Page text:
Martinez-Cafias agrees that unethical dealers can overcharge for the work of a so-so artist, but says the consequences can be painful. “Their work does not support the prices. Eventually, the people who invested in that type of art will be hurt. And the artists will be hurt because those prices will not be sustained, because they are not based on rock-solid ground.”
It seems that in art, like in love, beauty is in the eye of the beholder. And Mary-Anne Martin urges art lovers to engage in a long courtship before opening their wallets.
Her advice is to shop around and know whom you’re dealing with.
“If you are not sure about a dealer, call around. After one or two calls to some experts, you should get you the information you need. After all, you want to be sure the gallery is going to be there the next time you go back.”
Buying Latin American art isn’t like buying stock in a company, experts insist. But choosing an a dealer is a lot like choosing a stockbroker.
So always ask many questions. Determine if the art dealer has a good reputation and how long the dealer has been working in the field of Latin American art. Keep in mind that the dealer is an entrepreneur, not just an art lover. “Sometimes dealers become very promotional,” says Ramon Cernuda, a collector of Latin American art for 20 years. “But the dealer is only doing his job. Collectors have to remember the dealer is looking out for number one: himself.”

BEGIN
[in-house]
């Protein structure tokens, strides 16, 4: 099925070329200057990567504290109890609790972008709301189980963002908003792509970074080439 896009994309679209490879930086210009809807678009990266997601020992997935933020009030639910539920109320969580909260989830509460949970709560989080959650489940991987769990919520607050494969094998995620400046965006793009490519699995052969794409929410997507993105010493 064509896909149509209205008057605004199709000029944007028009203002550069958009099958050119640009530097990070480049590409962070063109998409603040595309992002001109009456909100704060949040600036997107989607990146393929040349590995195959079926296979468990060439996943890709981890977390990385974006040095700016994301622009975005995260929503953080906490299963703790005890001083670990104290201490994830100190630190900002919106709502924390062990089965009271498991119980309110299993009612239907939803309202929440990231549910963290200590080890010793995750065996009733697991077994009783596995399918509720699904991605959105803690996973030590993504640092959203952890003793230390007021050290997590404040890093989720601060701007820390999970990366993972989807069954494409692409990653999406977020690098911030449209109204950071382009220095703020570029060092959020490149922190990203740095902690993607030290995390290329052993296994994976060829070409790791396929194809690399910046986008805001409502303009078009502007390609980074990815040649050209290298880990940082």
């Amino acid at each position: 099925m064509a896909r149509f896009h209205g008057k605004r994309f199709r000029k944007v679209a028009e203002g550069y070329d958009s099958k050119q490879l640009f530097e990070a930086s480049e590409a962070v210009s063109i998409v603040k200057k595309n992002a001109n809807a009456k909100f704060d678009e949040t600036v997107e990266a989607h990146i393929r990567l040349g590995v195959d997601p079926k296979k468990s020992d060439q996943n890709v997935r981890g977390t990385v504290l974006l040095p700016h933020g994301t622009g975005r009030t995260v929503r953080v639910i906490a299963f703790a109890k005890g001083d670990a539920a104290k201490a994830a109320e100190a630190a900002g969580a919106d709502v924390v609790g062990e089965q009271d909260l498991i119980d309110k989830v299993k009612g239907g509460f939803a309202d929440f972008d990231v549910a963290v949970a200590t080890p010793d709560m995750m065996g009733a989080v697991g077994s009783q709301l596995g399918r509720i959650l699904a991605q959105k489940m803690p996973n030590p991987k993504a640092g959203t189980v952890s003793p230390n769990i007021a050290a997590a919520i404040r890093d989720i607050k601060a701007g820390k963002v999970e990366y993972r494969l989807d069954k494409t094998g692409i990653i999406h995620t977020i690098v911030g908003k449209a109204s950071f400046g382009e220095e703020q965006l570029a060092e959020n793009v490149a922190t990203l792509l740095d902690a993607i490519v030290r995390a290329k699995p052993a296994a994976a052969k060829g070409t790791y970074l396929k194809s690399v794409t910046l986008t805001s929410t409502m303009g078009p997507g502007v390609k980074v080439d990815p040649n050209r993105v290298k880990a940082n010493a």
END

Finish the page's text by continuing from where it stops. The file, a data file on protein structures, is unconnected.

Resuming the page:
To avoid being sold a bill of goods, there are some rules of thumb to remember:
• When buying the work of an established artist—like Kahlo, Lam or Rivera—make sure it is the real thing. If the artist is dead, check to make sure the painting comes with a certificate of authenticity. If there is any question, check with an expert representing the deceased artist’s estate.
• A national organization, the Art Dealers Association of America, might provide some insight into the credibility of a gallery. Locally, the Art Dealers Association of South Florida lists about a dozen galleries in business at least five years.
• Don’t buy a work simply
because a famous artist created it. All artists have dry spells. Make sure you are buying one of the artist’s best works.
• If you are interested in a particular work, research the artist. If an artist has a strong reputation, there should be a biographical sketch that tells where his work has been exhibited and where his work is part of a collection.
• Finally, stand back from the work and ask yourself if you truly like it. If you don’t—don’t buy it. It may sell for a higher price in the future. But if it doesn’t appreciate, you may regret buying it for years to come.